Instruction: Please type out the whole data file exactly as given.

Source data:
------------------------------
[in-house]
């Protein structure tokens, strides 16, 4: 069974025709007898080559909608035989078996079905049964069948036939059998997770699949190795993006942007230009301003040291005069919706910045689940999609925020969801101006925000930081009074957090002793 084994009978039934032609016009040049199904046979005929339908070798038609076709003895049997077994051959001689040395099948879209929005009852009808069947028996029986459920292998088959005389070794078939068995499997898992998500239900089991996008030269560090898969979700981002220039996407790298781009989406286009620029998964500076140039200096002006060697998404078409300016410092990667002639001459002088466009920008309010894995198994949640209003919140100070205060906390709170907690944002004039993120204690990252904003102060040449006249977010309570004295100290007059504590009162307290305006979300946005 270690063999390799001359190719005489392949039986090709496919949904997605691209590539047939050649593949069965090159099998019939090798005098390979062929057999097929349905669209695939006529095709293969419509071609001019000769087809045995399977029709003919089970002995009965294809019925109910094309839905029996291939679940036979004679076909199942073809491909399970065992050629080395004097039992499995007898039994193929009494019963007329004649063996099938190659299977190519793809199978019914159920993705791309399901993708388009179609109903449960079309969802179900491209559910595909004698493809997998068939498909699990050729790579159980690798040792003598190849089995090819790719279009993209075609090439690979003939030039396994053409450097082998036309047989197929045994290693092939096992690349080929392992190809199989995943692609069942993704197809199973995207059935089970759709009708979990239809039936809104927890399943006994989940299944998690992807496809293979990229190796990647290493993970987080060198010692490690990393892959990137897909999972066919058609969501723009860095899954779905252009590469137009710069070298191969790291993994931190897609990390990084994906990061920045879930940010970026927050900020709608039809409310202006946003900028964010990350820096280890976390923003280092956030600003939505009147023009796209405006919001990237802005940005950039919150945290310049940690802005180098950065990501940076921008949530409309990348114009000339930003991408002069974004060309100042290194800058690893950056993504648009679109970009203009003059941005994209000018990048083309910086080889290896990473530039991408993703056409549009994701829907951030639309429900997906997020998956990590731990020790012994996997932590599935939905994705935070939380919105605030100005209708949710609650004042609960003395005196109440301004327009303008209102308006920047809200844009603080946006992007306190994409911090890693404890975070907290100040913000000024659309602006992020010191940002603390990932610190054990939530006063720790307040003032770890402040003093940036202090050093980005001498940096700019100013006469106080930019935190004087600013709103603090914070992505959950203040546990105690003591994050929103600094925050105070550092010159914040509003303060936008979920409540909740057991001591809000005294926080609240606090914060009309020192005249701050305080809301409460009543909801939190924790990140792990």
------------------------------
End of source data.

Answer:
[in-house]
């Protein structure tokens, strides 16, 4: 069974025709007898080559909608035989078996079905049964069948036939059998997770699949190795993006942007230009301003040291005069919706910045689940999609925020969801101006925000930081009074957090002793 084994009978039934032609016009040049199904046979005929339908070798038609076709003895049997077994051959001689040395099948879209929005009852009808069947028996029986459920292998088959005389070794078939068995499997898992998500239900089991996008030269560090898969979700981002220039996407790298781009989406286009620029998964500076140039200096002006060697998404078409300016410092990667002639001459002088466009920008309010894995198994949640209003919140100070205060906390709170907690944002004039993120204690990252904003102060040449006249977010309570004295100290007059504590009162307290305006979300946005 270690063999390799001359190719005489392949039986090709496919949904997605691209590539047939050649593949069965090159099998019939090798005098390979062929057999097929349905669209695939006529095709293969419509071609001019000769087809045995399977029709003919089970002995009965294809019925109910094309839905029996291939679940036979004679076909199942073809491909399970065992050629080395004097039992499995007898039994193929009494019963007329004649063996099938190659299977190519793809199978019914159920993705791309399901993708388009179609109903449960079309969802179900491209559910595909004698493809997998068939498909699990050729790579159980690798040792003598190849089995090819790719279009993209075609090439690979003939030039396994053409450097082998036309047989197929045994290693092939096992690349080929392992190809199989995943692609069942993704197809199973995207059935089970759709009708979990239809039936809104927890399943006994989940299944998690992807496809293979990229190796990647290493993970987080060198010692490690990393892959990137897909999972066919058609969501723009860095899954779905252009590469137009710069070298191969790291993994931190897609990390990084994906990061920045879930940010970026927050900020709608039809409310202006946003900028964010990350820096280890976390923003280092956030600003939505009147023009796209405006919001990237802005940005950039919150945290310049940690802005180098950065990501940076921008949530409309990348114009000339930003991408002069974004060309100042290194800058690893950056993504648009679109970009203009003059941005994209000018990048083309910086080889290896990473530039991408993703056409549009994701829907951030639309429900997906997020998956990590731990020790012994996997932590599935939905994705935070939380919105605030100005209708949710609650004042609960003395005196109440301004327009303008209102308006920047809200844009603080946006992007306190994409911090890693404890975070907290100040913000000024659309602006992020010191940002603390990932610190054990939530006063720790307040003032770890402040003093940036202090050093980005001498940096700019100013006469106080930019935190004087600013709103603090914070992505959950203040546990105690003591994050929103600094925050105070550092010159914040509003303060936008979920409540909740057991001591809000005294926080609240606090914060009309020192005249701050305080809301409460009543909801939190924790990140792990």